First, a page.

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Monmouth Man Pretended to be Teen to Lure Young Girls to Send Nudes, Videos

NEWARK, N.J. – A Monmouth County, New Jersey, man has been charged with knowingly receiving images of child sexual abuse, U.S. Attorney Craig Carpenito announced today.

Herman Christopher Jensen, 67, of Union Beach, New Jersey, is charged by complaint with one count of knowingly receiving child pornography. He was arrested on May 6, 2020, and appeared by teleconference before U.S. Magistrate Judge Joseph A. Dickson. Jensen was released on $100,000 unsecured bond.

According to documents filed in this case and statements made in court:

The FBI began investigating Jensen for assuming the identity of a 17-year-old boy in order to entice and solicit a minor to send nude and sexually explicit images over the internet.  Jensen did this by creating a fake Facebook account, purporting to be a teenaged boy named “Kevin Bennett.” From January 2018 through August 2018, Jensen used the “Kevin Bennett” Facebook account to communicate with the minor victim, causing the victim to believe the victim was in a involved in a romantic relationship with “Kevin Bennett.”

Jensen requested nude and semi-nude photographs from the victim through Facebook’s messenger service. The victim obliged to his requests. As time went on, Jensen received increasingly explicit videos.

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In August of 2018, Jensen revealed to the victim that he was not, in fact, the teenager he purported to be, but instead, an adult named Chris Jensen. The victim continued to communicate with Jensen via the “Chris Jensen” Facebook account. In December 2018, the victim traveled to New Jersey to live with Jensen, where Jensen began having sex with the minor victim.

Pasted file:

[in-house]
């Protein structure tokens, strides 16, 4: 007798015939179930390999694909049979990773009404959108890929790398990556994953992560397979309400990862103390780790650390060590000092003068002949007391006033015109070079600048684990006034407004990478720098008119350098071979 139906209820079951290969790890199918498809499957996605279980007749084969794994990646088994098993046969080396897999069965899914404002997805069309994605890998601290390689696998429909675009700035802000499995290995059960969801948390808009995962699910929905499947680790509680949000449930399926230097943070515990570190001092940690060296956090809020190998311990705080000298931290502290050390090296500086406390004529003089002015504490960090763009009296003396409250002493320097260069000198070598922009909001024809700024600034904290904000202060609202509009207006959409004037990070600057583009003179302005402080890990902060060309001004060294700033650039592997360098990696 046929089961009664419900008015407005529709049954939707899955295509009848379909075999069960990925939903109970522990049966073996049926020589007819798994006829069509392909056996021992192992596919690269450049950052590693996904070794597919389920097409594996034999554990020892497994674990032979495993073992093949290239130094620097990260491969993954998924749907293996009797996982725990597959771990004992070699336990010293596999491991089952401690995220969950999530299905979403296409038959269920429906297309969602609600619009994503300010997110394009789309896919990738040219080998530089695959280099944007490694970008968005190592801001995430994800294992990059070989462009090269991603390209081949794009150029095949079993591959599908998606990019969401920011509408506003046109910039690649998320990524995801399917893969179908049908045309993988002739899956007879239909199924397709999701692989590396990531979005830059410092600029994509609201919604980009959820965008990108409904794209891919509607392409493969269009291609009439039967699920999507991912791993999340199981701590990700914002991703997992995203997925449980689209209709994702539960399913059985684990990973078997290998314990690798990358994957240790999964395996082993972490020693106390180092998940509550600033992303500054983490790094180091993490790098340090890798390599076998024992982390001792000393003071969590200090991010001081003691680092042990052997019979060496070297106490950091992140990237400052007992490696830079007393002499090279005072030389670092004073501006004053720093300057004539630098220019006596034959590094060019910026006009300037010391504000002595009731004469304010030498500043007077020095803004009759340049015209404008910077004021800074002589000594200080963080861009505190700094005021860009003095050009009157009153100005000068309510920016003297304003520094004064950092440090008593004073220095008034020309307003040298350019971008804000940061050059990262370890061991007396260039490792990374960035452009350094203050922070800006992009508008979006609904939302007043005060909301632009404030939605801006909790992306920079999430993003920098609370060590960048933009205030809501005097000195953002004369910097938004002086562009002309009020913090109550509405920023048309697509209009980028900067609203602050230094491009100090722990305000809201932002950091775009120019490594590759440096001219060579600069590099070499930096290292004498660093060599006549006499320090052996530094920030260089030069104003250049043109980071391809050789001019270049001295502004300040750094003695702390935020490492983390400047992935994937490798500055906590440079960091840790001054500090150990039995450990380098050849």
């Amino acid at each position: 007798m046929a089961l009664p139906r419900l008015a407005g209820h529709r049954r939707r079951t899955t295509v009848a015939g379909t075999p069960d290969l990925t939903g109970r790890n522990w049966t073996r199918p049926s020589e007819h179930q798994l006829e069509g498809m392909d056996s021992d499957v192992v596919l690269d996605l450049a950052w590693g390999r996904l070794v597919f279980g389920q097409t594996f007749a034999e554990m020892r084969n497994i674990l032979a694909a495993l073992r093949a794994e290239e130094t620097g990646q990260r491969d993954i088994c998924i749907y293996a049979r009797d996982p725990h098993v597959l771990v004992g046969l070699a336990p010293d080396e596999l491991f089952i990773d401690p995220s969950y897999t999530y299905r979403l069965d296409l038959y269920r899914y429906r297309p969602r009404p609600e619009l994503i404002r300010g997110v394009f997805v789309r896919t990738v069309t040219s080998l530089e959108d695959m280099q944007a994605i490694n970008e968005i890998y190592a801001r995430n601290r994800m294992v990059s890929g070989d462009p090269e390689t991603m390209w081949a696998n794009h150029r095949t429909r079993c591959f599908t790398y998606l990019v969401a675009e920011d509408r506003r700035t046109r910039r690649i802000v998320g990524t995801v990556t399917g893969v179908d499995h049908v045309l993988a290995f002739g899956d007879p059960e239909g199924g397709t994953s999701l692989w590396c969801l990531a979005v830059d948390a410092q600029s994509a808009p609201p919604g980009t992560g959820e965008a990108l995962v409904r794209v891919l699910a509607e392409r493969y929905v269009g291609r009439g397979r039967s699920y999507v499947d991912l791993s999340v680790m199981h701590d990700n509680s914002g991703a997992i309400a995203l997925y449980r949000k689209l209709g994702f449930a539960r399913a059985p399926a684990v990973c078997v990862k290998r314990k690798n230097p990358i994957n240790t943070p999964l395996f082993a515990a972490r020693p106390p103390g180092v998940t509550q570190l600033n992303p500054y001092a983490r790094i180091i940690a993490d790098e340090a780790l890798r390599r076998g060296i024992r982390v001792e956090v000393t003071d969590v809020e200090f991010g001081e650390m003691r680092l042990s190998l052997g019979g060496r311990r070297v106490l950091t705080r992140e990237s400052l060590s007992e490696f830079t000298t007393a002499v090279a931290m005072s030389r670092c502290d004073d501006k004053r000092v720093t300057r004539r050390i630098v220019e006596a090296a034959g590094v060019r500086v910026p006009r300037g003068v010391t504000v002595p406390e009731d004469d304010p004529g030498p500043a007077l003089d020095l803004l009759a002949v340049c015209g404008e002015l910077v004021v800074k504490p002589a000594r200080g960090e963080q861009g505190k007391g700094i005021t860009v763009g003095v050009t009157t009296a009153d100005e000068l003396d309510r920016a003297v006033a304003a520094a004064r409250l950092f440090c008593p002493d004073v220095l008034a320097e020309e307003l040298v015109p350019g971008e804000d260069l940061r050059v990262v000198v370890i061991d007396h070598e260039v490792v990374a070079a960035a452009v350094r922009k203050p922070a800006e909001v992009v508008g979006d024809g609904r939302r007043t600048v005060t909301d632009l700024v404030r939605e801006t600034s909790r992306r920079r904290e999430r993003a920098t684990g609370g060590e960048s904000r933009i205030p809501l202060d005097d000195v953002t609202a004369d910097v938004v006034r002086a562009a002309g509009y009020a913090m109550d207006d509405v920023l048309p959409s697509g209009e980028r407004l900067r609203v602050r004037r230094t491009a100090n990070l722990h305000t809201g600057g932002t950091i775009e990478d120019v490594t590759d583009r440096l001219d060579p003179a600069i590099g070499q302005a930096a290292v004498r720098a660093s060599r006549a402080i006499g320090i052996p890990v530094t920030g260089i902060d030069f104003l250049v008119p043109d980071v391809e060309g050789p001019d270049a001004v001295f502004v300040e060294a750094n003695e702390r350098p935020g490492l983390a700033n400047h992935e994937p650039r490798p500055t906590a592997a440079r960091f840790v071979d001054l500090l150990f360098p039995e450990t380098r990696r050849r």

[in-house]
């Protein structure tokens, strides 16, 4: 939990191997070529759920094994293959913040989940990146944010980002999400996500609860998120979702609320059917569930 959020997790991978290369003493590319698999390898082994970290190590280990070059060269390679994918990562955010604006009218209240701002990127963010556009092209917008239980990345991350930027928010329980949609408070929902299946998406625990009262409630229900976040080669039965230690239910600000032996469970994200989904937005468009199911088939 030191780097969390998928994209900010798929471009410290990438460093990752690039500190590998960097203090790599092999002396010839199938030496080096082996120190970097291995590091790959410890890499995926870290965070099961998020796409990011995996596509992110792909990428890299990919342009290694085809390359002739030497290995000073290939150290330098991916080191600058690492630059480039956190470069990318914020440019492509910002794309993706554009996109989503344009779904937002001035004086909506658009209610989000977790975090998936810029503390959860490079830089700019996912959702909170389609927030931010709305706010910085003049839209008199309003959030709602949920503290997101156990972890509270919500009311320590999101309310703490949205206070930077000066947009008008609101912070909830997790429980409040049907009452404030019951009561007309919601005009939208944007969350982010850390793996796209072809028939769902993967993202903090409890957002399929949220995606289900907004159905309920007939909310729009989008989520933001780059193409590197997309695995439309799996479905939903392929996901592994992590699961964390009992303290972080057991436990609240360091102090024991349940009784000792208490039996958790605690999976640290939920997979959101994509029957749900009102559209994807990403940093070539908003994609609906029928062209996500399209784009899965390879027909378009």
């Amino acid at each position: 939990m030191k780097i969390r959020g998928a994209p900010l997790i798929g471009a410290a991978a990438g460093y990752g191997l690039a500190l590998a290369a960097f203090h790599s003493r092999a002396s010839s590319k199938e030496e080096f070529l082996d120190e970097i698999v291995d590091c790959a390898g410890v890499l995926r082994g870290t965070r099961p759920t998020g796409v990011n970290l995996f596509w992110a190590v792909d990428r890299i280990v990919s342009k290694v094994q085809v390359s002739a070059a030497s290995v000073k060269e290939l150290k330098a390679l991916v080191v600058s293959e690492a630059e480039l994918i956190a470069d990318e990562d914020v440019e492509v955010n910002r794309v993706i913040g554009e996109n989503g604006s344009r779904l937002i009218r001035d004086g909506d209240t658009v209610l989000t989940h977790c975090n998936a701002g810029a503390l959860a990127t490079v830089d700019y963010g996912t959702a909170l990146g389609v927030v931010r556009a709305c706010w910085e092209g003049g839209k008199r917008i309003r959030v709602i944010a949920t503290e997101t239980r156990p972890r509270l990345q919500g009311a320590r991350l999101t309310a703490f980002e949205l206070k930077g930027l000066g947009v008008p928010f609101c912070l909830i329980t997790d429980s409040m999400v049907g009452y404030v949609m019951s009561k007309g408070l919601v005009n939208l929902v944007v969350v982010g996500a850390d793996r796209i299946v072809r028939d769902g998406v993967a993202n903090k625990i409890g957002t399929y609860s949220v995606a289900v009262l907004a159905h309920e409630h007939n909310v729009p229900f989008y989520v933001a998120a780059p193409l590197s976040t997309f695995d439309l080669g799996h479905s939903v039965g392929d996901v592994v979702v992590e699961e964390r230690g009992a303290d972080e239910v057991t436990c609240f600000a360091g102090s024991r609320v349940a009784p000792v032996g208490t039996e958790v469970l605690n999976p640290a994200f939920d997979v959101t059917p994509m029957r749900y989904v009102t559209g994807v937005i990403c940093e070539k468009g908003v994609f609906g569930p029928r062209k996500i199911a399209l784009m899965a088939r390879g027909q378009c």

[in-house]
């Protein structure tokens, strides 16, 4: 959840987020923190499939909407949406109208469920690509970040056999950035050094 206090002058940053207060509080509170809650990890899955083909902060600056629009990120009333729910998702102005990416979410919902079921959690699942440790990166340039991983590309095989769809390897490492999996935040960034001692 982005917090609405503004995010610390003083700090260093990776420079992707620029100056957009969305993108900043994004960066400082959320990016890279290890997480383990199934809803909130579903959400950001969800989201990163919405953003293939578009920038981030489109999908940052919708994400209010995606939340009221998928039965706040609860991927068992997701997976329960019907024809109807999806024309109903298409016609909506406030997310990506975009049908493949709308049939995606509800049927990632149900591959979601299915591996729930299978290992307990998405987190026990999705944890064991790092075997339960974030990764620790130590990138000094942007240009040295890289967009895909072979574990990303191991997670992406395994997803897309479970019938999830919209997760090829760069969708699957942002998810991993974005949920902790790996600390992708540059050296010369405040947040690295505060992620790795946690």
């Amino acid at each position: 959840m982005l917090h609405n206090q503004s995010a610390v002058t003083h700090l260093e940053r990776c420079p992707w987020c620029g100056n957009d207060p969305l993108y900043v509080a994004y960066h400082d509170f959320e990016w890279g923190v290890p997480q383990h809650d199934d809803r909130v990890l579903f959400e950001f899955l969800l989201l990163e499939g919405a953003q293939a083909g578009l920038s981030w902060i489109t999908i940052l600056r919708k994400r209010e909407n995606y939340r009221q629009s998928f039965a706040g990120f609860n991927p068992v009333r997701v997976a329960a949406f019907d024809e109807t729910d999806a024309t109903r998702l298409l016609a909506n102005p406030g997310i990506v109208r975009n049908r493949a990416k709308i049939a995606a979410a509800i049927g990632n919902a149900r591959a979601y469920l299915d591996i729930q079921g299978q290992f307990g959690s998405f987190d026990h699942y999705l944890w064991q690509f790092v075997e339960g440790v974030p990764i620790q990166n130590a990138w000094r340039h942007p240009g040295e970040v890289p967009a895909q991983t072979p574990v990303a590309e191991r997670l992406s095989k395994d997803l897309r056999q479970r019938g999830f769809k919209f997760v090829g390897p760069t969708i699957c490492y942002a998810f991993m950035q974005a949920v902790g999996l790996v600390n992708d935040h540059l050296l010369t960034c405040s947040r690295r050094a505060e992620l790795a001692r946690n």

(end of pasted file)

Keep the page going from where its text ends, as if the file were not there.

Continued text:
On Dec. 19, 2018, local authorities became involved in the matter causing the removal of the minor victim from Jensen’s residence.

The charge of knowingly receiving child pornography carries a minimum sentence of five years and a maximum of 20 years in prison, and a statutory maximum fine equal to $250,000 or twice the gross pecuniary gain or loss, whichever is greater.

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U.S. Attorney Carpenito credited special agents and task force officers of the FBI and its Red Bank Resident Agency Jersey Shore Gang and Criminal Organization Task Force, under the direction of Special Agent in Charge Gregory W. Ehrie, with the investigation leading to the charges. He also thanked the Union Beach, New Jersey, Police Department, under the direction of Chief of Police Michael J. Woodrow, for assistance in the investigation.

The government is represented by Assistant U.S. Attorney Perry Farhat of the Government Frauds Unit in Newark.

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The charge and allegations in the complaint are merely accusations, and the defendant is presumed innocent unless and until proven guilty.

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